A Quick Little Learning-to-Read Game

read Here’s an example of how we play with words to help our kids learn to read.

This is a game Alex and I played yesterday.  I’ve done something similar with all of the kids and it always works well and is fun.

I wrote and illustrated 15 sets of words (drawings on blue, words on yellow) and then I just spread them all out and have him look for pairs.

Our words (short and easy to draw) were hand, sun, moon, egg, ball, flag, fish, owl, boot, door, cup, car, leaf, bug, hat and tree.

Owl ended up being a fail. My owl looked like a buddha.  😉

Later on, the game can be played concentration style (flipped over, try to remember where matches are) but when kids are newly learning to read, just spread them out facing up.

Have the child look for matches.  Try not to help much, other than when asked for help remembering how to sound out letters.

Alex (5) was able to figure them all out with occasional reminders about letter sounds.

He can read MUCH easier in this sort of way than just sitting and sounding words out. As a matter of fact, when I just flipped through the cards afterwards, he got very frustrated trying to read the same words he had just matched up.

The pictures give just the right amount of help to let kids see themselves as successful readers.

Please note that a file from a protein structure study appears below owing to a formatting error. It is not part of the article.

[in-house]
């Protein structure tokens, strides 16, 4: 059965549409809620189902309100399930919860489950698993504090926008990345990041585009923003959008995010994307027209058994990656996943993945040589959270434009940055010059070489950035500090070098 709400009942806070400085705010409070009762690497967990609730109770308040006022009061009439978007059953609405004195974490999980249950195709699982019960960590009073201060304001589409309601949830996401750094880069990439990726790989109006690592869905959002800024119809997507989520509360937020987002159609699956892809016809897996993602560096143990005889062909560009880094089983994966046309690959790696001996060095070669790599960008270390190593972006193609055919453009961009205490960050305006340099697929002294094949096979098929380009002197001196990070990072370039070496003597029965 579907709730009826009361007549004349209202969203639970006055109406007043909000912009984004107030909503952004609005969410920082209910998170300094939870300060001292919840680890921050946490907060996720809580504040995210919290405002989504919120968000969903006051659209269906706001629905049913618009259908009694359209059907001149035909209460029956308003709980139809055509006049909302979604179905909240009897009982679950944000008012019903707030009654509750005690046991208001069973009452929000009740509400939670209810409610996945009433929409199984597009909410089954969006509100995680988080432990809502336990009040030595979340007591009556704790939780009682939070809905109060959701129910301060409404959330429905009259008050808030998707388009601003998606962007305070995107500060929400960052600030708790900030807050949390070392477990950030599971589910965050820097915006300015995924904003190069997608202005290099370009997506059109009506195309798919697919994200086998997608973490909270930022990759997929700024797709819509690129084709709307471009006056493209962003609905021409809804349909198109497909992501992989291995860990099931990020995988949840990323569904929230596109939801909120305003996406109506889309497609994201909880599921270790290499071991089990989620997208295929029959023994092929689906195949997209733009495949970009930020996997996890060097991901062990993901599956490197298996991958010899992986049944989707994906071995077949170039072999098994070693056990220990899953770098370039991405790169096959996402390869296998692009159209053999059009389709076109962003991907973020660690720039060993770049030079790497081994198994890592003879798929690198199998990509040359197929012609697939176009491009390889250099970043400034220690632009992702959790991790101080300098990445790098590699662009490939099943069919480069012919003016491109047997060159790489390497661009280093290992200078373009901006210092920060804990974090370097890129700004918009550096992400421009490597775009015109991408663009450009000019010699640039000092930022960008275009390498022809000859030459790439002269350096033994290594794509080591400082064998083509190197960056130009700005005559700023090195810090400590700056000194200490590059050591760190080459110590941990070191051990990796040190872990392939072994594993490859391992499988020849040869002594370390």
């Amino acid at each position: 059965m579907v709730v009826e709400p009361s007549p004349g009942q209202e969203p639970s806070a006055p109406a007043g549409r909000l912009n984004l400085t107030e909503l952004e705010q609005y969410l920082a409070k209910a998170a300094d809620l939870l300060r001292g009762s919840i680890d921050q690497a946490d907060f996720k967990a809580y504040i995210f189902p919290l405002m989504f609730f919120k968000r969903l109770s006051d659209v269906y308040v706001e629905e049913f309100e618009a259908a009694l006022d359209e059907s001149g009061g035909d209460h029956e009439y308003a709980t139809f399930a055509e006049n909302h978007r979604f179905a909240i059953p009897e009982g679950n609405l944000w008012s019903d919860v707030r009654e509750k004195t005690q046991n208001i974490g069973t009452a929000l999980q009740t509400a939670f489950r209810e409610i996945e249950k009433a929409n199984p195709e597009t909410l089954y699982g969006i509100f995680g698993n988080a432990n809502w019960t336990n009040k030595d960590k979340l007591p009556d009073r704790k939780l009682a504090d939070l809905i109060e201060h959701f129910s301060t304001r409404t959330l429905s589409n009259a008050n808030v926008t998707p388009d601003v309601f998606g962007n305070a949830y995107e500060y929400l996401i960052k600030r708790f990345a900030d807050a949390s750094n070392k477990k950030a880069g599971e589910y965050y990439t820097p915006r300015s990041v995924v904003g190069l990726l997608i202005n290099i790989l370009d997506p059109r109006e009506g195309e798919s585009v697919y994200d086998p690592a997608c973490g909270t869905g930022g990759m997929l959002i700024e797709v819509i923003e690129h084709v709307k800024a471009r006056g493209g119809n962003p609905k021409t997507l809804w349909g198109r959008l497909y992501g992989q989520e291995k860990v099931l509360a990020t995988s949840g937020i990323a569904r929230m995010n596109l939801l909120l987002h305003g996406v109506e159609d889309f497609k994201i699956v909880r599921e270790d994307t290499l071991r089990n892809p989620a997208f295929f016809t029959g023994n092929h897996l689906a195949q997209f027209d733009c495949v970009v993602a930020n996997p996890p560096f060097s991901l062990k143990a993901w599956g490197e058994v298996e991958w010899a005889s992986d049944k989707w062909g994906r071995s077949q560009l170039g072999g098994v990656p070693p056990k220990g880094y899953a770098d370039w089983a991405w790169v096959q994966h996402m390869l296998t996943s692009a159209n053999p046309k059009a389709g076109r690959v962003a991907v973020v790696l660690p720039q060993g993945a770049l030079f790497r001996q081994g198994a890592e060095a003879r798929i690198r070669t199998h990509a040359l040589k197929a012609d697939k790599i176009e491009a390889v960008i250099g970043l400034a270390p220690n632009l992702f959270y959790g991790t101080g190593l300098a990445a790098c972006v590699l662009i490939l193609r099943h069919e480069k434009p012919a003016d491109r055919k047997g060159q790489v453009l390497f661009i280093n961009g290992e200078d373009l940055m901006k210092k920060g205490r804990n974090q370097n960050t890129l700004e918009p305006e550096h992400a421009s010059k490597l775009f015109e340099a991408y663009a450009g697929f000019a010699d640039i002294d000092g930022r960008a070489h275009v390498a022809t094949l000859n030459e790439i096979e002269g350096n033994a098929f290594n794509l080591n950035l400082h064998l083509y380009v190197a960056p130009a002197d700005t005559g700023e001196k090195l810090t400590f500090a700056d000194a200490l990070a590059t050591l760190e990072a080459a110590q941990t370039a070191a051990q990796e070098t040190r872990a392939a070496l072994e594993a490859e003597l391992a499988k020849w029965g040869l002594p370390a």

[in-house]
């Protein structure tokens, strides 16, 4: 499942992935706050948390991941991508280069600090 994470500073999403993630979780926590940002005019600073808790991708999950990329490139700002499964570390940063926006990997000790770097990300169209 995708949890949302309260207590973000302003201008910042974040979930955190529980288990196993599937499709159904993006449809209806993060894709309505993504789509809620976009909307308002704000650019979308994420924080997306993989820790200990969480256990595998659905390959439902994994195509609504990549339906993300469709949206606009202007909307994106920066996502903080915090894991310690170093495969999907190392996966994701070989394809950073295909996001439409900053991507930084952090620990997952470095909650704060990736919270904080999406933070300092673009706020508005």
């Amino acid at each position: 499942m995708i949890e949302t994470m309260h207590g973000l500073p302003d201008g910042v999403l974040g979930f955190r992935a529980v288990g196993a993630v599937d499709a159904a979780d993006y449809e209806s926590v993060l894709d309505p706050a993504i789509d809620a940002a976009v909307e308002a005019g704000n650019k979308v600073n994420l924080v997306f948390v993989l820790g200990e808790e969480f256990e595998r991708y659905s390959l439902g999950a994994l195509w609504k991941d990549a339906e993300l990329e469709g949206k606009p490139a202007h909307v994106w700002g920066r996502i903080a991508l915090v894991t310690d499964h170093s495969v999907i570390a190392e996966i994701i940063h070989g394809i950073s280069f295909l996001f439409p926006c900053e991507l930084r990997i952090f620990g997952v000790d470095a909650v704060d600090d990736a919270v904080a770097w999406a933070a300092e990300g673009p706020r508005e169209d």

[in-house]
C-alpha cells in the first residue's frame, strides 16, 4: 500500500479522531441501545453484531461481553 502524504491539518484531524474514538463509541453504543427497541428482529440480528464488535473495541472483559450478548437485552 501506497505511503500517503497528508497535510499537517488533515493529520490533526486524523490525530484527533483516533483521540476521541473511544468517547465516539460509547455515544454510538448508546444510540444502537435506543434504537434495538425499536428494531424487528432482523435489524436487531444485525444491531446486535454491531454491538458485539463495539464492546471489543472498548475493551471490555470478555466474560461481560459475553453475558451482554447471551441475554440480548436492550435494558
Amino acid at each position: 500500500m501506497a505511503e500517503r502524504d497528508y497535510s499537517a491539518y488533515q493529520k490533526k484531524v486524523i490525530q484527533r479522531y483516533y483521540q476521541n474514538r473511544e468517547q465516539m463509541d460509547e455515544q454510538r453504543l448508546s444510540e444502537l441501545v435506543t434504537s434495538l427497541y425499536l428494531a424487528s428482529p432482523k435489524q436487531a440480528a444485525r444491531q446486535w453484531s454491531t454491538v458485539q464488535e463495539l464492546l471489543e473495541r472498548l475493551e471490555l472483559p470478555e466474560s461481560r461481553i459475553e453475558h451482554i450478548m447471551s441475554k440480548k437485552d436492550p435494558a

He really enjoyed it and was very proud of his stack of accomplished words.

When our kids learned to read:

Victoria sounded her first word out (boo) at three and was reading fluently at four. 

Anna was nearly six when it really clicked. 

Jack was five. 

Alex is five now and I think he will be six before it really clicks.

We did not use a phonics curriculum, How to Teach Your Child to Read in 100 Easy Lessons, Bob books or any of that.

We read to our kids a lot, we played phonics games, we talked about letter sounds and we let it happen naturally.  (See the articles below for more examples.)

It’s important to note that all of our older kids are voracious readers now (at 9, 13 and 14).

Remember that when a child learns to read has no bearing on how well the child will eventually read. Children walk, talk, read and learn to use the potty at their own paces.

If you do “walking lessons” with a baby who is not ready to walk, I sure hope you make it fun.  It will not help the baby walk much sooner and is completely unnecessary.

Reading lessons are the same.  If you’re going to use phonics curricula and reading lessons with a young child, do be sure to make it fantastically fun.  🙂






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